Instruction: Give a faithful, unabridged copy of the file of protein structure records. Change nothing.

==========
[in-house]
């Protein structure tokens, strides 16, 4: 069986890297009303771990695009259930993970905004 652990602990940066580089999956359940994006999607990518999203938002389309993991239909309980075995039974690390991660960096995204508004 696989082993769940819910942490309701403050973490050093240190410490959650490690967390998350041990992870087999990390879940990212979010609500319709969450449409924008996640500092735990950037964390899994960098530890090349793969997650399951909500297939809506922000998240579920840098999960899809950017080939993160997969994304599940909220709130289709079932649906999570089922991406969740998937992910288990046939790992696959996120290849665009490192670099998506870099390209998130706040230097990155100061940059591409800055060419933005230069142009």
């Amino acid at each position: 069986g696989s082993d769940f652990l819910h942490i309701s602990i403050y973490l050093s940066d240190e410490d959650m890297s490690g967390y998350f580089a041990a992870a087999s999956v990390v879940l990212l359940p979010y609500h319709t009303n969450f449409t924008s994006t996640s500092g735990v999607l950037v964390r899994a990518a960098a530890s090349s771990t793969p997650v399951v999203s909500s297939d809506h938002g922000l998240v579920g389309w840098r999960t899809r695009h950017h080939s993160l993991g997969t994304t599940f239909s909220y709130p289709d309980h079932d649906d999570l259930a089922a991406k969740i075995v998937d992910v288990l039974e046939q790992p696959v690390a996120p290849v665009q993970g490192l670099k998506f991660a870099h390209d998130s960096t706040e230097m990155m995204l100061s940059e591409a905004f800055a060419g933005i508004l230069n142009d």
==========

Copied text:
[in-house]
């Protein structure tokens, strides 16, 4: 069986890297009303771990695009259930993970905004 652990602990940066580089999956359940994006999607990518999203938002389309993991239909309980075995039974690390991660960096995204508004 696989082993769940819910942490309701403050973490050093240190410490959650490690967390998350041990992870087999990390879940990212979010609500319709969450449409924008996640500092735990950037964390899994960098530890090349793969997650399951909500297939809506922000998240579920840098999960899809950017080939993160997969994304599940909220709130289709079932649906999570089922991406969740998937992910288990046939790992696959996120290849665009490192670099998506870099390209998130706040230097990155100061940059591409800055060419933005230069142009």
């Amino acid at each position: 069986g696989s082993d769940f652990l819910h942490i309701s602990i403050y973490l050093s940066d240190e410490d959650m890297s490690g967390y998350f580089a041990a992870a087999s999956v990390v879940l990212l359940p979010y609500h319709t009303n969450f449409t924008s994006t996640s500092g735990v999607l950037v964390r899994a990518a960098a530890s090349s771990t793969p997650v399951v999203s909500s297939d809506h938002g922000l998240v579920g389309w840098r999960t899809r695009h950017h080939s993160l993991g997969t994304t599940f239909s909220y709130p289709d309980h079932d649906d999570l259930a089922a991406k969740i075995v998937d992910v288990l039974e046939q790992p696959v690390a996120p290849v665009q993970g490192l670099k998506f991660a870099h390209d998130s960096t706040e230097m990155m995204l100061s940059e591409a905004f800055a060419g933005i508004l230069n142009d």